17 (Mile 17.0) • Inspiration Point. Have your cameras ready! A lofty look at the Pacific Ocean. On a clear day the unparalleled view sweeps down to Skagway, with Mt. Harding showing across the bay, and the distant Chilkat Range beyond Haines, some 45 miles away. Excursions in the steam era stopped here for photos and to read the plaque on the monument at trackside dedicated to the 3,000 pack animals that died in the mad stampede of ‘98. The plaque has been relocated to the depot.

18 (Mile 18.6) • Steel Bridge. When constructed in 1901, this bridge was the tallest steel cantilever in the world. It replaced a dizzying switchback which had been necessitated by the depths of Cutoff Canyon; trains had to head up the gorge and then back uphill across a timber trestle to the summit.

19 (Mile 18.8) • 19A Bridge/Tunnel & Trail of ‘98. New locomotives and heavier tonnage brought about the new bridge and tunnel in 1969. Excellent photo opportunity of train on “horseshoe” curve across the bridge and entering tunnel. Be ready as the train emerges into daylight for a view down the upper reaches of Dead Horse Gulch on the Trail of ‘98. As the track curves out of 19 Tunnel, travelers can peer over the cliffside  at the visible remains of the White Pass Trail. Primarily a route for horses and pack trains, the Skagway trail competed against the Chilkoot Trail from Dyea to Lake Bennett in 1897-98. A sign marks the trail and several bleached horse skulls offer mute testimony to the hardships of the stampede.

20 (Mile 20.4) • White Pass Summit/International Boundary/Summit Lake. A narrow notch brings the railroad up to White Pass, elevation 2,865 feet above sea level and Skagway. Two flags fly during the summer on a rise to the west to mark the boundary between the United States’ Alaska and Canada’s British Columbia. White Pass station once boasted a detachment of North West Mounted Police sent to “show the flag” and hold the line on their rule that each stampeder have a ton of gear and supplies before entering the country — enough to live unaided in the North for a year.  A sliver of B.C. divides Alaska and the Yukon at the top of Southeastern Alaska. The Yukon is about 25 miles down the tracks on Lake Bennett. The end of the line is 90 miles away in downtown  Whitehorse alongside the Yukon River. The Summit Excursion turns around here at White Pass — the engines will switch to the back of the train and then take us back down the mountain. The train to Fraser keeps going. To the west of the railroad is Summit Lake, one of a series of headwater lakes in the Yukon River system.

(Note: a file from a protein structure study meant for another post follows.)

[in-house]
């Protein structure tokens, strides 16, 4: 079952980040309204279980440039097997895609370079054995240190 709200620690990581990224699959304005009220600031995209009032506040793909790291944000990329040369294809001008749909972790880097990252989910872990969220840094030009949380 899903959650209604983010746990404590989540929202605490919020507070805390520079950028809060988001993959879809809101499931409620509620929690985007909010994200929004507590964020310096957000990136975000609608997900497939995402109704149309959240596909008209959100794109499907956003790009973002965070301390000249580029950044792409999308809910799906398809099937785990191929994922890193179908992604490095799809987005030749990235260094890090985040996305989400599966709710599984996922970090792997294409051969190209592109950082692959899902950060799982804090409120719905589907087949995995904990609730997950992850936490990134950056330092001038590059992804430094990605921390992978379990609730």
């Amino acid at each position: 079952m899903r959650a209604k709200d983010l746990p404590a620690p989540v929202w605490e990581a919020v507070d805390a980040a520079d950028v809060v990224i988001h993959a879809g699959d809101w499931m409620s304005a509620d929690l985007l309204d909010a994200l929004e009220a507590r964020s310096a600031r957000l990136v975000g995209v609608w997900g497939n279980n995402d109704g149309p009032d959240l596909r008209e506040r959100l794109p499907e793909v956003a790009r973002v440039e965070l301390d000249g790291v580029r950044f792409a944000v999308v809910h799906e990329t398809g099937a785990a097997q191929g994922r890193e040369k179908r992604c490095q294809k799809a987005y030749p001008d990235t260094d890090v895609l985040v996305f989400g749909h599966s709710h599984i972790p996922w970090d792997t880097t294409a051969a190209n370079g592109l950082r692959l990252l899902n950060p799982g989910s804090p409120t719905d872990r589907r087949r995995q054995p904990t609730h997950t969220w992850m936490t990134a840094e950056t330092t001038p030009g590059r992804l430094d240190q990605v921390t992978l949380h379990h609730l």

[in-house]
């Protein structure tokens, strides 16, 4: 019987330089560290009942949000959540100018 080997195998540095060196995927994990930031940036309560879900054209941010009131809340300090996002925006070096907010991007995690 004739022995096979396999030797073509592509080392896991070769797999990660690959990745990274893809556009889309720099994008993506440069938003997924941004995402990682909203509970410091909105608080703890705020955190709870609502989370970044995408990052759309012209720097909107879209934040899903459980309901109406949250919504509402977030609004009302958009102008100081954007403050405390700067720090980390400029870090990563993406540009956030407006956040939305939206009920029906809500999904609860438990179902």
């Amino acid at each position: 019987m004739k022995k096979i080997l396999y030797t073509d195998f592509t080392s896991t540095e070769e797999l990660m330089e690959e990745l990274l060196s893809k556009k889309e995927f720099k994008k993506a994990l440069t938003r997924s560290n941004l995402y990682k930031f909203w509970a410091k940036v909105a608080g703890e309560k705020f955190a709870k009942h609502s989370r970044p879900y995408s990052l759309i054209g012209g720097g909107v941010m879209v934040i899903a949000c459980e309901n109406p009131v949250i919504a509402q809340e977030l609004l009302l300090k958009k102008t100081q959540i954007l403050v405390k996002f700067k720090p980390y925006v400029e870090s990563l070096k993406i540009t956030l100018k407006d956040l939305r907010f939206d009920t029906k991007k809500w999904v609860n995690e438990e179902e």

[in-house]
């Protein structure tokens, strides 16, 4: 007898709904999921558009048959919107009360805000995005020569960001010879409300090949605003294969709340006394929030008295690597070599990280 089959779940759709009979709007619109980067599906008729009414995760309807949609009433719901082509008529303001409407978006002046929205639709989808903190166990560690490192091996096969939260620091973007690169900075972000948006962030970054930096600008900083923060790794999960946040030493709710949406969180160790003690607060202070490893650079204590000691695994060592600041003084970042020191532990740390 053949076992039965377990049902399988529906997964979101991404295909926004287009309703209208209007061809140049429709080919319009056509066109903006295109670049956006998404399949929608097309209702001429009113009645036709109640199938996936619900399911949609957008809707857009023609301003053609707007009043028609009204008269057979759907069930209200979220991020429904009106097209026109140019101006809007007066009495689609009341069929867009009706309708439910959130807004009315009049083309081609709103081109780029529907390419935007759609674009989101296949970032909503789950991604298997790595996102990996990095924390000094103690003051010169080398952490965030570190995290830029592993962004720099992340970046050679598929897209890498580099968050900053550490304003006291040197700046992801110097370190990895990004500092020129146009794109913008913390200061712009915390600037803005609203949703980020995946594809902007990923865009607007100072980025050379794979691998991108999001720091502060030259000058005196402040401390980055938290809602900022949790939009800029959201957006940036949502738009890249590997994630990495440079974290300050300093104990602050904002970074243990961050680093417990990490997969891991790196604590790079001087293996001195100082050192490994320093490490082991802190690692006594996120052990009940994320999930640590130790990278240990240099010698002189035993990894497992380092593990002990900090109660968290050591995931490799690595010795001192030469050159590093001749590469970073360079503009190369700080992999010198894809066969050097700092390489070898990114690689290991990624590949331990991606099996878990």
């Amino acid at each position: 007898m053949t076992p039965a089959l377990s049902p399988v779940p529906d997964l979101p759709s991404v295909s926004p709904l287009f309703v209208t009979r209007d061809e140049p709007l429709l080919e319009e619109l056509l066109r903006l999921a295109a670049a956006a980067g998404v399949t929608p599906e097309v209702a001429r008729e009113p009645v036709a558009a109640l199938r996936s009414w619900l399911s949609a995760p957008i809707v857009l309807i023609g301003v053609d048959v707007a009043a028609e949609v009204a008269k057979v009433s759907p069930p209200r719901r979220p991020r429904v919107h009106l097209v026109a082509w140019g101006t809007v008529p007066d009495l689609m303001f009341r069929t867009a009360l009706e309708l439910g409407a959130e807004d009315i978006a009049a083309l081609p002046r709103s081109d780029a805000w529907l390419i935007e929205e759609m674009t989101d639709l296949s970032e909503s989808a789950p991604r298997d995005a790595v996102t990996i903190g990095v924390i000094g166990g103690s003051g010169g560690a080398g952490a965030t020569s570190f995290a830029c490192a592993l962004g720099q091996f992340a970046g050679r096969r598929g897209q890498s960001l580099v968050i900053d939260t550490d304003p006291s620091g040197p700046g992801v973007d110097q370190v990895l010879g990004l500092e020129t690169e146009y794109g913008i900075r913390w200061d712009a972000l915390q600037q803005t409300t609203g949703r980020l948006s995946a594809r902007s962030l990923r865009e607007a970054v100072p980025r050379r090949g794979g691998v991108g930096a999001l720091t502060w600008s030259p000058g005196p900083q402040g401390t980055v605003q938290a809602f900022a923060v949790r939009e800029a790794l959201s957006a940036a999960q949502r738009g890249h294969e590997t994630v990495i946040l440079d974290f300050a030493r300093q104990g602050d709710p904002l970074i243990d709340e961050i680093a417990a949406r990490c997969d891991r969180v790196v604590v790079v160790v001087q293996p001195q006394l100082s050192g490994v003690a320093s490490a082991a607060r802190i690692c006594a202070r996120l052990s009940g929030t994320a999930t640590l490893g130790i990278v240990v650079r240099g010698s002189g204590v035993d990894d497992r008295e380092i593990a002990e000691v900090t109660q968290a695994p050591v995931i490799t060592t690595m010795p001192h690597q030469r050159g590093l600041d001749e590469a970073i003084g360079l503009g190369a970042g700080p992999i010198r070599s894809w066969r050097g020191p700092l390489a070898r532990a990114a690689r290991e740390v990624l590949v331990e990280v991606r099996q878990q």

21 (Mile 23.0) • “Top of the World”. Stunted trees, glacial boulder fields and pothole lakes contrast with lush forests on the coast only a few miles away. In winter the White Pass Summit country can be a raging hell or a scene out of “Dr. Zhivago” with vistas of white peaks and valleys. Excellent cross country skiing.

22 (Mile 28.0) • Fraser, B.C.  Long a water stop for the rotary fleet battling the pass, Fraser had a balloon loop track in the meadow south of Bernard Lake, and engines and plows were turned here. The old two-story water tank building remains, the last such structure on the railroad. Canadian Customs and a Yukon Highways

maintenance facility appear to the west. This is the bus transfer point — either the beginning or the end of the rail portion of your journey between Skagway and Whitehorse.

23 (Mile 30.5) • Portage. Several fishing cabins and “boxcar homes” line the stream between two lakes. Famous view eastward toward Teepee Valley and distant lakes as you ascend Log Cabin hill. Gold discovered on Lake Atlin in ‘98 caused a major construction shutdown when rail workers left en mass for the new diggings, taking most of the company’s picks  and shovels. Most returned upon discovering the claims were already staked out.

24 (Mile 32.0) Log Cabin. Tracks cross the Klondike Highway at site of Log Cabin, a tent city in ‘98 and Mounted Police Customs house. At one time a substantial depot and section house were here, but now only two small sheds remain at the south siding, which is the highest point on the railroad at 2,916 feet above sea level. There’s no log cabin. Chilkoot Trail hikers walk eight miles up the tracks to Log Cabin from Lake Bennett to catch a ride.

25 (Mile 34.0) Thirty-Four Flats. Meadows here are large and populated with beaver on the north end and occasionally by wandering caribou or moose. If you don’t see an animal, remember they aren’t usually about at the height of the day.

26 (Mile 36.5) Beaver Lake. Beaver lodges can be observed at the lake’s edge. Tracks begin high above the lake and drop to lake side at the north end. Visible at Mile 39.0 is Lake Lindeman. A tent city of 10,000 camped here during the gold rush, but the rapids to Lake Bennett wrecked many hastily built boats.

27 (Mile 40.6) Bennett. The winter of ‘97-’98 found 30,000 stampeders camped here on the shores of the lake, named after New York Herald editor James Gordon Bennett. The ice broke on May 26, 1898, and 7,000 homemade boats set sail down the lake to float down the Yukon to Dawson City. The railroad arrived in June of ‘99, and after constructing permanent facilities, operated a station/eating house until 1982. The old depot still stands, as does the old Bennett Church on the hill above the lake. Trails lead to the church, campsites and old graveyard. This area is now part of Canada’s new Chilkoot Trail National Park. The trail ends here.

For highlights along the route between Bennett and
Carcross, consult the “All Aboard” train guide on your rail
excursion.

While braking on the WP&YR in the 1970s, local balladeer and historian Steve Hites scribbled this train guide for our “esteemed rag.” Steve has written and recorded many songs about the North and has entertained thousands. He also operates the Skagway Street Car Tour.